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Filmmaker Joshua Oppenheimer Discusses Declassification of U.S. Files and Its Ground-breaking Impact

By Andrew Stewart
Director of Communications, Participant Media

Joshua Oppenheimer spent 11 years documenting the horrific 1965-66 mass killings in Indonesia—a topic that would provide the historical backdrop for his Oscar-nominated documentaries The Act of Killing (2012) and The Look of Silence (2014).

The filmmaker described his time making these films as “a very dark place to spend a decade,” though he relates his involvement as an eye-opening experience.

“My whole world view was deeply impacted by the filming,” Oppenheimer says. “I discovered very quickly that there are no monsters.… Our lies are not motivated by callousness; they’re motivated by guilt.”

Oppenheimer says he found his greatest inspiration from the families of those who survived.

“There is something about the power of love,” Oppenheimer says. “This family sustained itself by finding the strength to contemplate forgiveness.”

Three years later, the ripple-effect of Oppenheimer’s vision and dedication—with support from Participant Media, Drafthouse Films, Human Rights Watch, ETAN, Amnesty International and the University of Connecticut in releasing the film—is being felt on the world stage.

Earlier this month, the U.S. government declassified thousands of files related to the Indonesian genocide—a monumental achievement and the key goal of Participant’s social impact campaign for The Look of Silence. The declassification speaks volumes to the power of meaningful content aimed at socio-political change, though Oppenheimer and others caution supporters not to take the declassification at face value.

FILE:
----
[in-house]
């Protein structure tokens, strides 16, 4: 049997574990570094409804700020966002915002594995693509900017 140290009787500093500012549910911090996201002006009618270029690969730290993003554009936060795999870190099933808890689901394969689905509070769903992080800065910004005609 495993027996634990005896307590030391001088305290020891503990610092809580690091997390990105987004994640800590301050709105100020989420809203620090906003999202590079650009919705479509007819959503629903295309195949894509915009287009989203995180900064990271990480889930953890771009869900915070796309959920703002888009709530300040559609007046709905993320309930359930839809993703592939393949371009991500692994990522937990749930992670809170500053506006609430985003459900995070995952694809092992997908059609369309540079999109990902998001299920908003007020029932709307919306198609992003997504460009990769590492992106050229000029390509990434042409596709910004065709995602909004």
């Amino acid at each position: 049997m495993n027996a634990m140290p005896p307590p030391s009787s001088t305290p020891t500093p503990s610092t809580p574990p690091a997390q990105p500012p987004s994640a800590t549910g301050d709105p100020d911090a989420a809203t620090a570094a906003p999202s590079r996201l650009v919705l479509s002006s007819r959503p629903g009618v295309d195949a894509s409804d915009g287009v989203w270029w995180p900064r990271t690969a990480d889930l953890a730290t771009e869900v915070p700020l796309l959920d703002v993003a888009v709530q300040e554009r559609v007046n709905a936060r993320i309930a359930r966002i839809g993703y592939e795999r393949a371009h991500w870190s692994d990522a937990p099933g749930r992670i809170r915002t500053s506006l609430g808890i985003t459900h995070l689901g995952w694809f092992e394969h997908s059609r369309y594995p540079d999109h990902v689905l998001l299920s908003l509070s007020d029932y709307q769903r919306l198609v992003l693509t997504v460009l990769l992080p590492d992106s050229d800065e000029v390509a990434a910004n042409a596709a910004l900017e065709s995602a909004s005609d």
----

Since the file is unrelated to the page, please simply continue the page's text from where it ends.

“It’s important to know what this declassification means and what it doesn’t mean,” Oppenheimer says.

Sen. Tom Udall (D-NM), who has been at the forefront of the declassification, issued a moving statement in response to the news, saying: “Today represents real progress. But in Indonesia, many of the individuals behind these murders continue to live with impunity, and the victims and their descendants continue to be marginalized and unrecognized. Only by acknowledging the truth about our own history will the United States be able to speak out forcibly and credibly to defend human rights in the future.”

Oppenheimer agrees, saying that knowledge and acceptance of the issue is tantamount to action.

“You can’t address a problem that you’re too afraid to name,” he says.

It’s precisely for that reason that Oppenheimer says he embarked on the subject in the first place—to prevent history from repeating itself. He recalls his first time in Indonesia and relates it to his own family history:

“It’s as though I wandered into Germany 40 years after the Holocaust,” Oppenheimer says. “I grew up hearing we must never allow this sort of thing to happen again. And here I understood that not only had it happened again, but the perpetrators had won. I realized that I couldn’t look away from this.”

For Oppenheimer, one thing is certain: the story has changed irrevocably.

“The reaction to these documents in Indonesia was immediate and profound,” he says. “This declassification has demolished the whole official story of our country and there’s no going back.”

Oppenheimer says that knowledge of what happened is instrumental in continuing the fight for those involved—and working together to continue the dialogue will only deepen its impact.

“There’s always so much to do,” Oppenheimer says. “There’s always so much left undone.”

Read more about the issue here.